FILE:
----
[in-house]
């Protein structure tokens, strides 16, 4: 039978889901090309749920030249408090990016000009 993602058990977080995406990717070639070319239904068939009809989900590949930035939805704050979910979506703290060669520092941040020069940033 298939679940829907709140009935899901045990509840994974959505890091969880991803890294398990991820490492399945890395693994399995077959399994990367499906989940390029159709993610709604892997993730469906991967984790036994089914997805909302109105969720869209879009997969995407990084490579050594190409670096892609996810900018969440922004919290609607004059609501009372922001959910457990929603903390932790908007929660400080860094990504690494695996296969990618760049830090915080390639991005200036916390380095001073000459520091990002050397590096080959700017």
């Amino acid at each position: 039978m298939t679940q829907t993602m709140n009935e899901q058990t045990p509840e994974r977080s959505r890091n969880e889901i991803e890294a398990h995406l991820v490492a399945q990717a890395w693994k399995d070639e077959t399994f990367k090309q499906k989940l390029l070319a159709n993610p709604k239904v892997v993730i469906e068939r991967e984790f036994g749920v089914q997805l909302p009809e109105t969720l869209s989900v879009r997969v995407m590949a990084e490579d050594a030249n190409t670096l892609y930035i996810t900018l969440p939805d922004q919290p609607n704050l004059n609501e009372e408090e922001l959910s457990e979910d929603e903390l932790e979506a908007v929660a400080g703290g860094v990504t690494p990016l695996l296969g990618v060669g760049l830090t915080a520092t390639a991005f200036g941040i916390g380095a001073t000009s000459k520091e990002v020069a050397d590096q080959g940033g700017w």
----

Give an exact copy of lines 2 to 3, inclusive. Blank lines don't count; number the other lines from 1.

């Protein structure tokens, strides 16, 4: 039978889901090309749920030249408090990016000009 993602058990977080995406990717070639070319239904068939009809989900590949930035939805704050979910979506703290060669520092941040020069940033 298939679940829907709140009935899901045990509840994974959505890091969880991803890294398990991820490492399945890395693994399995077959399994990367499906989940390029159709993610709604892997993730469906991967984790036994089914997805909302109105969720869209879009997969995407990084490579050594190409670096892609996810900018969440922004919290609607004059609501009372922001959910457990929603903390932790908007929660400080860094990504690494695996296969990618760049830090915080390639991005200036916390380095001073000459520091990002050397590096080959700017």
């Amino acid at each position: 039978m298939t679940q829907t993602m709140n009935e899901q058990t045990p509840e994974r977080s959505r890091n969880e889901i991803e890294a398990h995406l991820v490492a399945q990717a890395w693994k399995d070639e077959t399994f990367k090309q499906k989940l390029l070319a159709n993610p709604k239904v892997v993730i469906e068939r991967e984790f036994g749920v089914q997805l909302p009809e109105t969720l869209s989900v879009r997969v995407m590949a990084e490579d050594a030249n190409t670096l892609y930035i996810t900018l969440p939805d922004q919290p609607n704050l004059n609501e009372e408090e922001l959910s457990e979910d929603e903390l932790e979506a908007v929660a400080g703290g860094v990504t690494p990016l695996l296969g990618v060669g760049l830090t915080a520092t390639a991005f200036g941040i916390g380095a001073t000009s000459k520091e990002v020069a050397d590096q080959g940033g700017w």